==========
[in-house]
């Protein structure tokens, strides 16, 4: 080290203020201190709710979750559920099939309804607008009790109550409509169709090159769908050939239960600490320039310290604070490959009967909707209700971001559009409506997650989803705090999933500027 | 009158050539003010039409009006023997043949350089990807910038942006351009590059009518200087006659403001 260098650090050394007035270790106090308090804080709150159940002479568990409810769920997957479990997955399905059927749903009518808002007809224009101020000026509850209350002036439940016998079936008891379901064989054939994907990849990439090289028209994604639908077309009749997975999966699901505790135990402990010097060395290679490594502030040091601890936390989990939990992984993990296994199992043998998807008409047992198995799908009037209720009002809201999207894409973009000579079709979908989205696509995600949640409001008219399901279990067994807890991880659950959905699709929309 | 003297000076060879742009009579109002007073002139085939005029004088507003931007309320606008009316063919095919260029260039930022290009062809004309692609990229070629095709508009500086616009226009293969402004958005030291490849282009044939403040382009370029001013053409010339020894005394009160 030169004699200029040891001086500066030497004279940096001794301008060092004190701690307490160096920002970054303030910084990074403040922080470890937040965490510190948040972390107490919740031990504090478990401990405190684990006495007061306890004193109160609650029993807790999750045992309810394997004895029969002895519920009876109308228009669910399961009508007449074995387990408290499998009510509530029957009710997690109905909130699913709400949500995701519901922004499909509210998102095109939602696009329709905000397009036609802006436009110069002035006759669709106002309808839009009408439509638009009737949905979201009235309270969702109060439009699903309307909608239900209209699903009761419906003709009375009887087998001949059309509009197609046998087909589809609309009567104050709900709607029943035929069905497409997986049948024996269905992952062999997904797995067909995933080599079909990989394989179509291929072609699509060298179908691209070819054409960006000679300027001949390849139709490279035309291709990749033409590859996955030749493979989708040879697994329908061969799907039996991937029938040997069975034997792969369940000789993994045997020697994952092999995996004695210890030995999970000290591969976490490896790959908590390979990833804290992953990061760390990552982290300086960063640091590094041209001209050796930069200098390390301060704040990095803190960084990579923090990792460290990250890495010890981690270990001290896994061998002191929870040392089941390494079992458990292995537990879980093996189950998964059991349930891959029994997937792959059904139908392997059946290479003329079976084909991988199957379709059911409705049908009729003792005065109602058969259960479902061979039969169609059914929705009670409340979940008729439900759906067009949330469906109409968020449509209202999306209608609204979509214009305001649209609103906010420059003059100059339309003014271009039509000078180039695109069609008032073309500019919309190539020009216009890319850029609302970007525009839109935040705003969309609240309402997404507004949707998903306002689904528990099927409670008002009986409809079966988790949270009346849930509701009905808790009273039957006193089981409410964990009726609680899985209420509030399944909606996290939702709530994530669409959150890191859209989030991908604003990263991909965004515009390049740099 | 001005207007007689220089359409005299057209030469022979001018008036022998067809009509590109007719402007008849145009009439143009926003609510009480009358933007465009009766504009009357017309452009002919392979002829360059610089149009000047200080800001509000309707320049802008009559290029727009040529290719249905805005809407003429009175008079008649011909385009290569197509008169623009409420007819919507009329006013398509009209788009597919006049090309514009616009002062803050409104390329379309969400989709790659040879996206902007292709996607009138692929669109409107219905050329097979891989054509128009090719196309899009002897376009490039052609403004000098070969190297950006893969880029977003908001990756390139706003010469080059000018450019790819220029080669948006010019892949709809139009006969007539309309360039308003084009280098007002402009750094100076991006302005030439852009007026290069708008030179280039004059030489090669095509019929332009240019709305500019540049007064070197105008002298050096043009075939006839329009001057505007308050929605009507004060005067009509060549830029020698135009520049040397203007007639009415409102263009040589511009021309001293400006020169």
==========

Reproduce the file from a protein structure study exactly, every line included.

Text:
[in-house]
């Protein structure tokens, strides 16, 4: 080290203020201190709710979750559920099939309804607008009790109550409509169709090159769908050939239960600490320039310290604070490959009967909707209700971001559009409506997650989803705090999933500027 | 009158050539003010039409009006023997043949350089990807910038942006351009590059009518200087006659403001 260098650090050394007035270790106090308090804080709150159940002479568990409810769920997957479990997955399905059927749903009518808002007809224009101020000026509850209350002036439940016998079936008891379901064989054939994907990849990439090289028209994604639908077309009749997975999966699901505790135990402990010097060395290679490594502030040091601890936390989990939990992984993990296994199992043998998807008409047992198995799908009037209720009002809201999207894409973009000579079709979908989205696509995600949640409001008219399901279990067994807890991880659950959905699709929309 | 003297000076060879742009009579109002007073002139085939005029004088507003931007309320606008009316063919095919260029260039930022290009062809004309692609990229070629095709508009500086616009226009293969402004958005030291490849282009044939403040382009370029001013053409010339020894005394009160 030169004699200029040891001086500066030497004279940096001794301008060092004190701690307490160096920002970054303030910084990074403040922080470890937040965490510190948040972390107490919740031990504090478990401990405190684990006495007061306890004193109160609650029993807790999750045992309810394997004895029969002895519920009876109308228009669910399961009508007449074995387990408290499998009510509530029957009710997690109905909130699913709400949500995701519901922004499909509210998102095109939602696009329709905000397009036609802006436009110069002035006759669709106002309808839009009408439509638009009737949905979201009235309270969702109060439009699903309307909608239900209209699903009761419906003709009375009887087998001949059309509009197609046998087909589809609309009567104050709900709607029943035929069905497409997986049948024996269905992952062999997904797995067909995933080599079909990989394989179509291929072609699509060298179908691209070819054409960006000679300027001949390849139709490279035309291709990749033409590859996955030749493979989708040879697994329908061969799907039996991937029938040997069975034997792969369940000789993994045997020697994952092999995996004695210890030995999970000290591969976490490896790959908590390979990833804290992953990061760390990552982290300086960063640091590094041209001209050796930069200098390390301060704040990095803190960084990579923090990792460290990250890495010890981690270990001290896994061998002191929870040392089941390494079992458990292995537990879980093996189950998964059991349930891959029994997937792959059904139908392997059946290479003329079976084909991988199957379709059911409705049908009729003792005065109602058969259960479902061979039969169609059914929705009670409340979940008729439900759906067009949330469906109409968020449509209202999306209608609204979509214009305001649209609103906010420059003059100059339309003014271009039509000078180039695109069609008032073309500019919309190539020009216009890319850029609302970007525009839109935040705003969309609240309402997404507004949707998903306002689904528990099927409670008002009986409809079966988790949270009346849930509701009905808790009273039957006193089981409410964990009726609680899985209420509030399944909606996290939702709530994530669409959150890191859209989030991908604003990263991909965004515009390049740099 | 001005207007007689220089359409005299057209030469022979001018008036022998067809009509590109007719402007008849145009009439143009926003609510009480009358933007465009009766504009009357017309452009002919392979002829360059610089149009000047200080800001509000309707320049802008009559290029727009040529290719249905805005809407003429009175008079008649011909385009290569197509008169623009409420007819919507009329006013398509009209788009597919006049090309514009616009002062803050409104390329379309969400989709790659040879996206902007292709996607009138692929669109409107219905050329097979891989054509128009090719196309899009002897376009490039052609403004000098070969190297950006893969880029977003908001990756390139706003010469080059000018450019790819220029080669948006010019892949709809139009006969007539309309360039308003084009280098007002402009750094100076991006302005030439852009007026290069708008030179280039004059030489090669095509019929332009240019709305500019540049007064070197105008002298050096043009075939006839329009001057505007308050929605009507004060005067009509060549830029020698135009520049040397203007007639009415409102263009040589511009021309001293400006020169």